In a recent study released by the Cabletelevision Advertising Bureau, viewers were found to believe that cable TV runs fewer commercials than broadcast TV. And, mind you, not by a little bit, but by a wide-margin. Some 33% viewers believe cable runs fewer spots, versus 12% who believe broadcast TV has fewer messages. Additionally, 17% of those surveyed believe the advertising on cable networks is "just right" for the programming, compared with 13% who believe that for broadcast.
Perception is everything. But there is virtually no argument among cable sales executives that their commercials loads are among the highest for all TV platforms. Study after study has shown this.
So, if I was a TV cable advertising salesperson, I'd do the right thing: start running more commercials, until cable viewers cry uncle, or until they realize four car commercials in a row is not a new "Speed Racer" TV series.
My question is, why would the CAB release this information? Are they just teasing with media buying agency executives that already have put up a wall against cable because of its high commercial clutter? Unless there is some new ground-breaking research that shows something completely different, this is good old-fashioned spin.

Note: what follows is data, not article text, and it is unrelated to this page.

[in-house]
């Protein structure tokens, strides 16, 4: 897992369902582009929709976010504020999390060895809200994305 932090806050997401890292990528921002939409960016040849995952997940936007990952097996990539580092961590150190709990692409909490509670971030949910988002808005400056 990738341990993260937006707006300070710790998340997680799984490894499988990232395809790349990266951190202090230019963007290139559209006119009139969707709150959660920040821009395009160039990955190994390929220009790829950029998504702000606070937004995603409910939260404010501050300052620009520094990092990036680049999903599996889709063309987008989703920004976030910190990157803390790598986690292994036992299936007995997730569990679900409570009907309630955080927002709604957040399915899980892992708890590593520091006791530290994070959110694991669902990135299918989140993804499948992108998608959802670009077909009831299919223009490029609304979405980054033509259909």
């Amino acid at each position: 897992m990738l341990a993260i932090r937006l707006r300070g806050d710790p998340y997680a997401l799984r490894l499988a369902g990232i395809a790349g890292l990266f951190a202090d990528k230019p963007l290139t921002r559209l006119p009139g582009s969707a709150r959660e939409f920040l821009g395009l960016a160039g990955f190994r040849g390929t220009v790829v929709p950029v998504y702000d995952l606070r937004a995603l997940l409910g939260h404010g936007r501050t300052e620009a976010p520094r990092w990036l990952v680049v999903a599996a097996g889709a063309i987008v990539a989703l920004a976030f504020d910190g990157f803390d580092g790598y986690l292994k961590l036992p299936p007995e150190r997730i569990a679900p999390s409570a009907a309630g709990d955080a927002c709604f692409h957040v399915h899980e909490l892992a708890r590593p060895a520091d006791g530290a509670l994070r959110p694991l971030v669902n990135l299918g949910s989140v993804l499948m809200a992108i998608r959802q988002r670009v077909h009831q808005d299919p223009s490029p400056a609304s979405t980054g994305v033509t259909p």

Cable doesn't help itself, adding to the commercial clutter problem by taking all the "A" commercial positions for itself -- with program promos. Perhaps that's what viewers are mixed up about. Perhaps they believe those promos are program content.
The survey was part of a bigger survey showing TV overall is a still strong selling tool for brands -- part of the CAB's new global viewpoint that what's good for TV is also good for cable.
This is a good way of thinking. Cable has always been TV --at least according to rumor. We, in the business, can get lost in the business minutiae. Years ago executives wondered whether we would ever see the Super Bowl on cable.
I tell them year after year that I see the Super Bowl on cable -- and it's not just me. Last year about 70% of all U.S. TV viewers saw the Super Bowl on cable -- just not emanating from a cable network through a cable system.
Does viewers care about this? Do they care about too many commercials? Reality is not always fixed in perception. Now go make some business decisions.